Neil Travis - Jun 16, 2014

I spent some time trying to decide on a title for this article. Should I call it Growing Old, Aging Gracefully, Over the Hill or should I be more diplomatic. I chose the latter.

Maturity; one source defines it as the state of being mature; ripeness, full development; perfected condition: maturity of judgment. Another source defines it thus: maturity is the ability to respond to the environment in an appropriate manner. This response is generally learned rather than instinctive. Both definitions indicate that maturity requires time, but the second definition indicates that both time and learning are a part of the process. I think that is a better definition; maturity is a learning process.

In case you have not noticed America is getting gray. The number of advertisements that address the needs of retirees is a vivid illustration of the fact that America is rapidly becoming a nation of "maturing" individuals. Hopefully those of us that are in the latter part of that process have learned how to do so gracefully.

If you have spent any time with a group of fly fishers; at a fly fair, fly fishing symposium, or have been fly fishing at one of the more popular fly fishing destinations, if you are the least bit observant, you will have noticed that the majority of the participants are in the mature class. That's a polite way of saying old. You see far more gray hair than black, you see more bald pates [and I'm not talking ducks here] than full heads of real hair, more prescription sun glasses and more bifocals. More anglers are using wading staffs, even in places where the wading is relatively easy and more anglers that simply fish from the boat. Even many of the guides are beginning to show these characteristics.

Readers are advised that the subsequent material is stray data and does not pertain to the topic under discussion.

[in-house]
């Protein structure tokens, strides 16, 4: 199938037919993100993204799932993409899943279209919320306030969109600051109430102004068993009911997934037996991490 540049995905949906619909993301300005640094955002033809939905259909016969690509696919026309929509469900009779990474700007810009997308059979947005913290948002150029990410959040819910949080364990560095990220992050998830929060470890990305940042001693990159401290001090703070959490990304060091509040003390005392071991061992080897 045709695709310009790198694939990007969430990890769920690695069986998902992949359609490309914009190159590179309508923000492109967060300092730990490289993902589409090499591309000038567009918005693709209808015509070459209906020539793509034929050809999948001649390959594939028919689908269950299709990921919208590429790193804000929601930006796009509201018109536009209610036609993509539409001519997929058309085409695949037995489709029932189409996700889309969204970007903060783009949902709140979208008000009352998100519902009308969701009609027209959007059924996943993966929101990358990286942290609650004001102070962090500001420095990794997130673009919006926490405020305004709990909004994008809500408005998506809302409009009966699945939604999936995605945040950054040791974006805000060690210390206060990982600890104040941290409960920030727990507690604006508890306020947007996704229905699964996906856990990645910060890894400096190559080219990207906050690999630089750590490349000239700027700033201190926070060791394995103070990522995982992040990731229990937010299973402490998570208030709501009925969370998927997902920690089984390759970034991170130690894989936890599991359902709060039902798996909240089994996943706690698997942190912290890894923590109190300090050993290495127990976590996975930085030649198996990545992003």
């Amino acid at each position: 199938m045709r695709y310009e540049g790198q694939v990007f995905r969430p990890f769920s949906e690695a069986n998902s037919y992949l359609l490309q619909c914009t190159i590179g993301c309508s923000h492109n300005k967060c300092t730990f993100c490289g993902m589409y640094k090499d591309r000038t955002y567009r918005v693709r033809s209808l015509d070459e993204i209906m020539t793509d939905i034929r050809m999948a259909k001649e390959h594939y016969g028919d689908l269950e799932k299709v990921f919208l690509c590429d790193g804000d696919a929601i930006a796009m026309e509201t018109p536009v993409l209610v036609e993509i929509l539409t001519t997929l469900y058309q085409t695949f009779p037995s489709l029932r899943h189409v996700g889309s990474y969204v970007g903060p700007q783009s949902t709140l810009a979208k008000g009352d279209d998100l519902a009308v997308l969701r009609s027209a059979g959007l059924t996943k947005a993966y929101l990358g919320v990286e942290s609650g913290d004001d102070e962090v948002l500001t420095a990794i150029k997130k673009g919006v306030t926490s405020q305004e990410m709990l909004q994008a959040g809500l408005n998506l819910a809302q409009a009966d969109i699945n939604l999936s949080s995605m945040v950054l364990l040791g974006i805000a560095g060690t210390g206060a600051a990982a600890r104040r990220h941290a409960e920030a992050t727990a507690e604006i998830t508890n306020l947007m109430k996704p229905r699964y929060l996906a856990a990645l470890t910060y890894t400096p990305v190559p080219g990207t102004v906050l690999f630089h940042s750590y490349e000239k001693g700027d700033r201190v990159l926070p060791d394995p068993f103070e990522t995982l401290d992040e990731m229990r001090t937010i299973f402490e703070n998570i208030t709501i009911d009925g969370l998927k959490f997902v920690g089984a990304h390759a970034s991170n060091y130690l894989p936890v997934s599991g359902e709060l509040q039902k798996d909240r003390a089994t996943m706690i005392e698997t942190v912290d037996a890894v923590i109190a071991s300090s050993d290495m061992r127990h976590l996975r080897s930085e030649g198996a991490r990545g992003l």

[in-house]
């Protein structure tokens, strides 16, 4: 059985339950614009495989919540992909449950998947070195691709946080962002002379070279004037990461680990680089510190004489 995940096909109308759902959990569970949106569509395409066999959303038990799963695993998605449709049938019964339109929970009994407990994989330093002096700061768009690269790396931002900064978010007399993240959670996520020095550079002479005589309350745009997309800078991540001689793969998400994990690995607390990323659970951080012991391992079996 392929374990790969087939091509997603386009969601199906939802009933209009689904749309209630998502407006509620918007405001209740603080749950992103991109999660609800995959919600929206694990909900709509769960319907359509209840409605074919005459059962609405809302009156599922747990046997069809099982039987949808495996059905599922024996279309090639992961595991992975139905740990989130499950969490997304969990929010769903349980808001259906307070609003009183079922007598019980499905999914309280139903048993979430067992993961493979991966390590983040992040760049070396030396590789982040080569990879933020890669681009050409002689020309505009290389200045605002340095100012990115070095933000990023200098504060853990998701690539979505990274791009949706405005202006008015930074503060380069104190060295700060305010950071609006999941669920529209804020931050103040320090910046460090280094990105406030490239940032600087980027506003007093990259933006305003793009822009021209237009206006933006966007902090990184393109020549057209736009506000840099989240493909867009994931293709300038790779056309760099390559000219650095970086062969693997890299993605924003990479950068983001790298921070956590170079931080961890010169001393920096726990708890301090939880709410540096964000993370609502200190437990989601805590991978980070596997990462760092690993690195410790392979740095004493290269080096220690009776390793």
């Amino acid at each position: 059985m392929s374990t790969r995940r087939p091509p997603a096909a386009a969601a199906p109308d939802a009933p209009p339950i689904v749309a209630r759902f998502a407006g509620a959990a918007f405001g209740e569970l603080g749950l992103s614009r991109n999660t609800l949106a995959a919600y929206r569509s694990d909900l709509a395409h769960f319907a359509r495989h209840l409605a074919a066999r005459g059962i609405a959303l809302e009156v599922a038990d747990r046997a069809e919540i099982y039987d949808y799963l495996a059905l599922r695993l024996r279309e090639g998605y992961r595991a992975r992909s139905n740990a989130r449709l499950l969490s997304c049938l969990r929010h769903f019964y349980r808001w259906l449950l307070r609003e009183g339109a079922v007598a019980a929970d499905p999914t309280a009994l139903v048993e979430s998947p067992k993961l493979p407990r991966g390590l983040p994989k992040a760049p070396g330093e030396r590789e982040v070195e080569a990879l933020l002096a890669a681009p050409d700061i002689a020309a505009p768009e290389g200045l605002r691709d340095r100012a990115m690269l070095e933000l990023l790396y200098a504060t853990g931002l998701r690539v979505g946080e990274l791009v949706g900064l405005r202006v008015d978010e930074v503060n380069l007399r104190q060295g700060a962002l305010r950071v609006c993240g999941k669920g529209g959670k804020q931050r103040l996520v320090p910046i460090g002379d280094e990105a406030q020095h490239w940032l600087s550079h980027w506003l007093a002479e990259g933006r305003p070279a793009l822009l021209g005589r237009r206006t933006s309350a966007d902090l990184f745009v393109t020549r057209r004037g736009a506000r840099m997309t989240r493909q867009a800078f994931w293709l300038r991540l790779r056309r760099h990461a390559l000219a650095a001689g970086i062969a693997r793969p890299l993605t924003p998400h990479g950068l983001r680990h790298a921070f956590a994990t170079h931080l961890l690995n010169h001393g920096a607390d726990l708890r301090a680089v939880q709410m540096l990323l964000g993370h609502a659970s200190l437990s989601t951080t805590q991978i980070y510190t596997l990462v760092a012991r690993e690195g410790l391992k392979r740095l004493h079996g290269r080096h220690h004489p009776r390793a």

There are several ways to approach the maturing process. One way is to attempt to ignore it. Recently it has become popular to say that 70 is the new 50 or some similar phrase. Having passed the 70 mark I know that is a nice saying but hardly truthful. At 50 I did not need any type of assistance to see a size 20 fly sitting on the water 30 or 40 feet away. At 50 I could fish all day for several days in a row and be ready for more. I could wade any stream that it was possible to wade, poke a 6x leader through the eye of a size 24 fly with glasses, climb steep embankments without breathing hard, and a whole list of other things that I would never attempt today.

Another approach is to moan and complain. We can have our own personal pity party, but we will soon discover that it is a party where we are the only one in attendance.* "Laugh, and the world laughs with you; weep, and you weep alone,"

A third approach is resignation, and this is an all-to-common approach to advancing maturity, a forced march to the rocking chair.

So what is the solution to the reality that maturity brings certain restrictions? We can jump but not a high, we can walk but not as far, we can party but not as long, but we still can enjoy life and just perhaps we can even enjoy it more. I say embrace it, run with it, just not too fast.
Finally we are free from the pressures of our fast pace society. Now we can walk slowly and not have to apologize because no one expects us to walk fast. We can take time to actually enjoy what we are doing before we rush off to the next event. We can tune out unnecessary distractions without being considered rude. We can doze in the sun during the afternoon doldrums and no one will consider it strange. We are finally free to speak our minds without concern about how it might affect our standing in the community or at the work place. We're mature, we have arrived. Let's revel in the glow.

*Quote Taken from a poem by Ella Wheeler Wilcox – Solitude – The Way of the World

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